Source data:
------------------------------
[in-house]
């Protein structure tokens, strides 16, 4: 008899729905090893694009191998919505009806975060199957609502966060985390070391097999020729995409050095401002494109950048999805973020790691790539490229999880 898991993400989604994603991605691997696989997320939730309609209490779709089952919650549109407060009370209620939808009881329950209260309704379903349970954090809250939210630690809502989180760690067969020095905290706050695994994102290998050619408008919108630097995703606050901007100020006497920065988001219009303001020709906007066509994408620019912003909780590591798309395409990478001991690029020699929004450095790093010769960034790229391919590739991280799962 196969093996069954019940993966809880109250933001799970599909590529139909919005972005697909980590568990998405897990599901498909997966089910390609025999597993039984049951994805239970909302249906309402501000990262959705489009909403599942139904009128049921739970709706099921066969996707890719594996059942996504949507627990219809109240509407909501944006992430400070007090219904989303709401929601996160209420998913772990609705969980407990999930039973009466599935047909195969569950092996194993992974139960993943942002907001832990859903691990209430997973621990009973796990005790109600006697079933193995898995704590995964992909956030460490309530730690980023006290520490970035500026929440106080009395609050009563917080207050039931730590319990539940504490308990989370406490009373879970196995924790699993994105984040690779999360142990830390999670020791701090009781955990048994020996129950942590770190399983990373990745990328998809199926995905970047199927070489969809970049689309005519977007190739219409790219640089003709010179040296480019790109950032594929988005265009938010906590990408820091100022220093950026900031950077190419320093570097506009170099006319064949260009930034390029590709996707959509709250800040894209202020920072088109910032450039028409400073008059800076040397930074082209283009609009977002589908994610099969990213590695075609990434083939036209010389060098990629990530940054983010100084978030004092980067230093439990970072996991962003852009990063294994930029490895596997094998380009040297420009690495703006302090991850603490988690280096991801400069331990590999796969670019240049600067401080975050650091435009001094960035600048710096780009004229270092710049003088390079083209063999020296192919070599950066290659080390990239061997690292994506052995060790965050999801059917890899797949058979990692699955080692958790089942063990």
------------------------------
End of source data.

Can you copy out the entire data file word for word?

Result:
[in-house]
């Protein structure tokens, strides 16, 4: 008899729905090893694009191998919505009806975060199957609502966060985390070391097999020729995409050095401002494109950048999805973020790691790539490229999880 898991993400989604994603991605691997696989997320939730309609209490779709089952919650549109407060009370209620939808009881329950209260309704379903349970954090809250939210630690809502989180760690067969020095905290706050695994994102290998050619408008919108630097995703606050901007100020006497920065988001219009303001020709906007066509994408620019912003909780590591798309395409990478001991690029020699929004450095790093010769960034790229391919590739991280799962 196969093996069954019940993966809880109250933001799970599909590529139909919005972005697909980590568990998405897990599901498909997966089910390609025999597993039984049951994805239970909302249906309402501000990262959705489009909403599942139904009128049921739970709706099921066969996707890719594996059942996504949507627990219809109240509407909501944006992430400070007090219904989303709401929601996160209420998913772990609705969980407990999930039973009466599935047909195969569950092996194993992974139960993943942002907001832990859903691990209430997973621990009973796990005790109600006697079933193995898995704590995964992909956030460490309530730690980023006290520490970035500026929440106080009395609050009563917080207050039931730590319990539940504490308990989370406490009373879970196995924790699993994105984040690779999360142990830390999670020791701090009781955990048994020996129950942590770190399983990373990745990328998809199926995905970047199927070489969809970049689309005519977007190739219409790219640089003709010179040296480019790109950032594929988005265009938010906590990408820091100022220093950026900031950077190419320093570097506009170099006319064949260009930034390029590709996707959509709250800040894209202020920072088109910032450039028409400073008059800076040397930074082209283009609009977002589908994610099969990213590695075609990434083939036209010389060098990629990530940054983010100084978030004092980067230093439990970072996991962003852009990063294994930029490895596997094998380009040297420009690495703006302090991850603490988690280096991801400069331990590999796969670019240049600067401080975050650091435009001094960035600048710096780009004229270092710049003088390079083209063999020296192919070599950066290659080390990239061997690292994506052995060790965050999801059917890899797949058979990692699955080692958790089942063990």